Letters to Our Clients
At about 7:12 in the morning on August 16, 1960, Colonel Joseph W. Kittenger II stepped forward out of his open-aired gondola that was connected to a weather balloon, 102,800 feet above the surface of the Earth. A camera attached to the gondola snapped a picture of him falling towards the clouds in his experimental pressurized suit, and this became the cover of the August 1960 issue of Life magazine. You can find the photo online, along with video footage of the jump and all of the preparation leading up to it.
Have you ever suddenly become aware of some part of your identity or personality that makes you cringe once you notice it? Something about yourself that was revealed in a moment of insight that makes you grit your teeth or blurt out “ew!” A great and funny example that comes to mind for me is when you realize you’ve become your parents, like in the Progressive insurance commercials. Well, I’ve come to realize that a risk manager is probably not always the most fun person to be around. Don’t ask what I think about traffic, wait-times, chances of winning, survival rates, or the weather, unless of course you are looking for worst-case scenarios. I don’t usually start with what could go right.
We’ve all heard it before… “The only two certainties in life are death and taxes.” Currently everyone has their eye on both, as we’re watching the tax proposals, including estate tax changes, from the Biden administration, and wondering what’s coming and how we will all be affected. I’m going to give a brief update on where things are with that, but I think it’s important to remember that currently the tax proposals are just that… proposals. There is much negotiation to come. So while we can pay attention and do our best to be prepared for what’s to come, we must also realize that we cannot plan for everything. Yes, changes will come. And we will continue to re-evaluate as they do.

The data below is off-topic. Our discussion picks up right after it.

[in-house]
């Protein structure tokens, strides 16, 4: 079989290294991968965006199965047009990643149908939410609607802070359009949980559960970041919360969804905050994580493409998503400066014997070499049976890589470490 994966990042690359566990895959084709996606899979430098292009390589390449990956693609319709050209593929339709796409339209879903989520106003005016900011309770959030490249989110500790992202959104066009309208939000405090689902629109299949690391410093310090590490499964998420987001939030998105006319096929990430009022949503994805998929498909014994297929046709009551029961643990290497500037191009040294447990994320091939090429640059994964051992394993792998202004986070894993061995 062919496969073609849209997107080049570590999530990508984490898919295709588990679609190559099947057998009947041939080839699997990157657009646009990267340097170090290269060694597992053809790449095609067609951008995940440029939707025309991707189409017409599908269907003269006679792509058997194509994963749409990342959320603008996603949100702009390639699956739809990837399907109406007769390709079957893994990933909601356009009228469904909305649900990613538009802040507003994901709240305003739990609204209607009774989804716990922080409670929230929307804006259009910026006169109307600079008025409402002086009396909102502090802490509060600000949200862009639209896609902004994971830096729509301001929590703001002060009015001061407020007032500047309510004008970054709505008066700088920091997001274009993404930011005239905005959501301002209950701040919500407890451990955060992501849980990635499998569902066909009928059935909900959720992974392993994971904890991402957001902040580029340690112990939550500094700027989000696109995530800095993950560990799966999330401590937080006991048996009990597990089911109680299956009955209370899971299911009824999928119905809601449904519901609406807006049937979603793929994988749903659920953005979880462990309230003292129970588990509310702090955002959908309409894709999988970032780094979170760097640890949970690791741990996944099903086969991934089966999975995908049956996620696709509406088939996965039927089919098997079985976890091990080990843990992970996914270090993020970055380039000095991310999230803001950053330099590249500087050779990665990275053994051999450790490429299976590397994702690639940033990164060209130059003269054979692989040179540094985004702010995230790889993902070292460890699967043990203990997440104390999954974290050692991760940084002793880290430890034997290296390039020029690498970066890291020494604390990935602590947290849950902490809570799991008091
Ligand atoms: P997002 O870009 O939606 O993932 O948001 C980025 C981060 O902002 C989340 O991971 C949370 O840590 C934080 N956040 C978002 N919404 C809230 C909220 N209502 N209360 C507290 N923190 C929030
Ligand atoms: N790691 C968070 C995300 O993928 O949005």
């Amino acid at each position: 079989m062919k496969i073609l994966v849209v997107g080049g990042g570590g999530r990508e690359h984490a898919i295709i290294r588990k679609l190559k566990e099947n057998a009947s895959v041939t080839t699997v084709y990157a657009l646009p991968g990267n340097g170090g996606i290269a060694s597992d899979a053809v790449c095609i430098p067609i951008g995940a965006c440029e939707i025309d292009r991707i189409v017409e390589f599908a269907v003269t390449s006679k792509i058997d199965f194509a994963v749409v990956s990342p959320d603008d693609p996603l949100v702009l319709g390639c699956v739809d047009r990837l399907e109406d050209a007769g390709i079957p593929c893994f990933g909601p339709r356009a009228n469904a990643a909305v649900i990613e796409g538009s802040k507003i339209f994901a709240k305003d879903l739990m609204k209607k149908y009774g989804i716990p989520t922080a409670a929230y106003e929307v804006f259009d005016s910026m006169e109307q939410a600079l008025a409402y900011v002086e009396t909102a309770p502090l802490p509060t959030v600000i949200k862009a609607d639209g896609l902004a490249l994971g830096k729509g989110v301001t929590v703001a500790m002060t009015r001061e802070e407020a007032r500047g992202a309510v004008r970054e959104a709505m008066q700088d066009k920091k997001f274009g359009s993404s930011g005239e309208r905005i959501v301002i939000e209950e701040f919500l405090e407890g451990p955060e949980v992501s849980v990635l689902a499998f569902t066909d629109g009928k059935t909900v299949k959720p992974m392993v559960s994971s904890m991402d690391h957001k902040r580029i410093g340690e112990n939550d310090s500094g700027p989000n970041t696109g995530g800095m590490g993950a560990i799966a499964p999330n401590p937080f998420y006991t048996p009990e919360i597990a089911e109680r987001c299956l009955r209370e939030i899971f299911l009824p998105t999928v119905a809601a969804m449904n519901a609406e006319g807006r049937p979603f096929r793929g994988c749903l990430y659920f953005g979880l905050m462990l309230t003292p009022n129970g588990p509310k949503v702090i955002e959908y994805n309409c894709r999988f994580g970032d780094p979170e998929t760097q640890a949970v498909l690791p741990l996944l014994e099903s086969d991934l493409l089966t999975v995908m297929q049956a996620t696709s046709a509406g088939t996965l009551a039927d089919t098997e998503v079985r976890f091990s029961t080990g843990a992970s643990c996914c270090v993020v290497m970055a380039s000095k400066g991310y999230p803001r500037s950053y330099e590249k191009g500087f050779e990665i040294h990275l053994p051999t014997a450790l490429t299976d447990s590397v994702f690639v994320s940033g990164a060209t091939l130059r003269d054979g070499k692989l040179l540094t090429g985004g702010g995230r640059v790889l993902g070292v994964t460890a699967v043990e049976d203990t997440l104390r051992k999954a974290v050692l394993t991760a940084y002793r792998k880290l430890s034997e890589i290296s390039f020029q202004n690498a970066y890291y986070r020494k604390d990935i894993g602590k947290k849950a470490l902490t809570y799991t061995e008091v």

Things are better and the future is brighter, but everything is still a little chaotic. Chaos is found in each of our different, partitioned pieces of life, be that our country, state, city, workplace, or individual homes. Even though we’ve had the pandemic to blame a big portion of the chaos on over the past year and a half, I believe we would all agree that when we get down to it, life in general is pretty chaotic. With or without a global pandemic, or warring political parties, administrations, and countries… life is messy, and a big portion of our time and energy is futilely spent trying to tame it.
I grew up a “gamer.” I was right there at the beginning. I remember playing Atari video games, including Pong, at four years old with Mom, her sister, and the neighbor next door. I thought it was the best day of my life when Mom and Dad got me a Nintendo for my birthday (yes, just Nintendo… the original). I spent the next many months playing Super Mario Brothers (again, just Super Mario Brothers).
Well, we have almost reached the end of this wildly frustrating year. Christmas is right around the corner, and I’m hoping all of you are able to spend some time with family, whether in person or through connections from a distance. I’m also hopeful that 2021 will shine a little brighter than 2020 and be a little easier for all of us.
Kendall J. Anderson, CFA, Founder
Justin T. Anderson, President